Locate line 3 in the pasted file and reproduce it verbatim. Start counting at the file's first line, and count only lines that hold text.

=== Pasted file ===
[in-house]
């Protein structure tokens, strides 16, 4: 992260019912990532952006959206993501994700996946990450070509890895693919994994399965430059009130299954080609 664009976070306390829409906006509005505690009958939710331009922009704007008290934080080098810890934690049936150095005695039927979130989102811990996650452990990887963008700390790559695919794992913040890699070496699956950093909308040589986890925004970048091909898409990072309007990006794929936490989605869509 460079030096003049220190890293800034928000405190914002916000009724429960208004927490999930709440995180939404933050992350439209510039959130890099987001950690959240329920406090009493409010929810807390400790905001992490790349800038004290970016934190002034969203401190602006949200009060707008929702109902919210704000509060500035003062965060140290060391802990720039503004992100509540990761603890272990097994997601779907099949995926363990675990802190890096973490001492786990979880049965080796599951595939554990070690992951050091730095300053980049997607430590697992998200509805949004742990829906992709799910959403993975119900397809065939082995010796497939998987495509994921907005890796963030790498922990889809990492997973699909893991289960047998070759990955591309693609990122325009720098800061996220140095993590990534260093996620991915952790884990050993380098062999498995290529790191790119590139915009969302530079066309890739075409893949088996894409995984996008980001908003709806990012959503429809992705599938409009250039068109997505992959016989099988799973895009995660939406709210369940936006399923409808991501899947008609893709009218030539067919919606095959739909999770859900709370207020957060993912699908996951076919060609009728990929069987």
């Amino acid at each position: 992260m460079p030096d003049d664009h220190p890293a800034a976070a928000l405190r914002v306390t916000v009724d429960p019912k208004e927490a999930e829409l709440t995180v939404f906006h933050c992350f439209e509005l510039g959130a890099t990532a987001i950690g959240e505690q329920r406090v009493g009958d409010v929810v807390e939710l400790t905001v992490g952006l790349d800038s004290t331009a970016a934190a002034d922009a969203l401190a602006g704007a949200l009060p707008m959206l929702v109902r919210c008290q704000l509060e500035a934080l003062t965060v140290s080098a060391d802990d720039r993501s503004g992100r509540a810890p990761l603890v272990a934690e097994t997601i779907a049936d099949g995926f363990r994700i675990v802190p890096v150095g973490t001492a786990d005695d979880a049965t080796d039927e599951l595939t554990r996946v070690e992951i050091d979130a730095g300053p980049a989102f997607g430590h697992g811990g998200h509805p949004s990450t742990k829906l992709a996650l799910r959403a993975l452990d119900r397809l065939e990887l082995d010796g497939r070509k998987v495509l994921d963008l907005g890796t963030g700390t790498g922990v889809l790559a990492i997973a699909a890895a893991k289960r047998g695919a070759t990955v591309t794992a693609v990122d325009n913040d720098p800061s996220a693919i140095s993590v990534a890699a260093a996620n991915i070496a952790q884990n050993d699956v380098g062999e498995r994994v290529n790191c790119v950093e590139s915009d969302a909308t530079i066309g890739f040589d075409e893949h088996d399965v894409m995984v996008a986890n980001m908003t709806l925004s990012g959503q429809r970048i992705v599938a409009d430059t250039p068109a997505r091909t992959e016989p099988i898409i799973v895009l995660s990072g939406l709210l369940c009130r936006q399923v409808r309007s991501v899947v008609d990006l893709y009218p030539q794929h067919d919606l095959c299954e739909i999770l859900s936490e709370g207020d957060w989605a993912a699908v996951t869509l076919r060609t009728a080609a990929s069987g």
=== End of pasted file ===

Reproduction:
């Amino acid at each position: 992260m460079p030096d003049d664009h220190p890293a800034a976070a928000l405190r914002v306390t916000v009724d429960p019912k208004e927490a999930e829409l709440t995180v939404f906006h933050c992350f439209e509005l510039g959130a890099t990532a987001i950690g959240e505690q329920r406090v009493g009958d409010v929810v807390e939710l400790t905001v992490g952006l790349d800038s004290t331009a970016a934190a002034d922009a969203l401190a602006g704007a949200l009060p707008m959206l929702v109902r919210c008290q704000l509060e500035a934080l003062t965060v140290s080098a060391d802990d720039r993501s503004g992100r509540a810890p990761l603890v272990a934690e097994t997601i779907a049936d099949g995926f363990r994700i675990v802190p890096v150095g973490t001492a786990d005695d979880a049965t080796d039927e599951l595939t554990r996946v070690e992951i050091d979130a730095g300053p980049a989102f997607g430590h697992g811990g998200h509805p949004s990450t742990k829906l992709a996650l799910r959403a993975l452990d119900r397809l065939e990887l082995d010796g497939r070509k998987v495509l994921d963008l907005g890796t963030g700390t790498g922990v889809l790559a990492i997973a699909a890895a893991k289960r047998g695919a070759t990955v591309t794992a693609v990122d325009n913040d720098p800061s996220a693919i140095s993590v990534a890699a260093a996620n991915i070496a952790q884990n050993d699956v380098g062999e498995r994994v290529n790191c790119v950093e590139s915009d969302a909308t530079i066309g890739f040589d075409e893949h088996d399965v894409m995984v996008a986890n980001m908003t709806l925004s990012g959503q429809r970048i992705v599938a409009d430059t250039p068109a997505r091909t992959e016989p099988i898409i799973v895009l995660s990072g939406l709210l369940c009130r936006q399923v409808r309007s991501v899947v008609d990006l893709y009218p030539q794929h067919d919606l095959c299954e739909i999770l859900s936490e709370g207020d957060w989605a993912a699908v996951t869509l076919r060609t009728a080609a990929s069987g």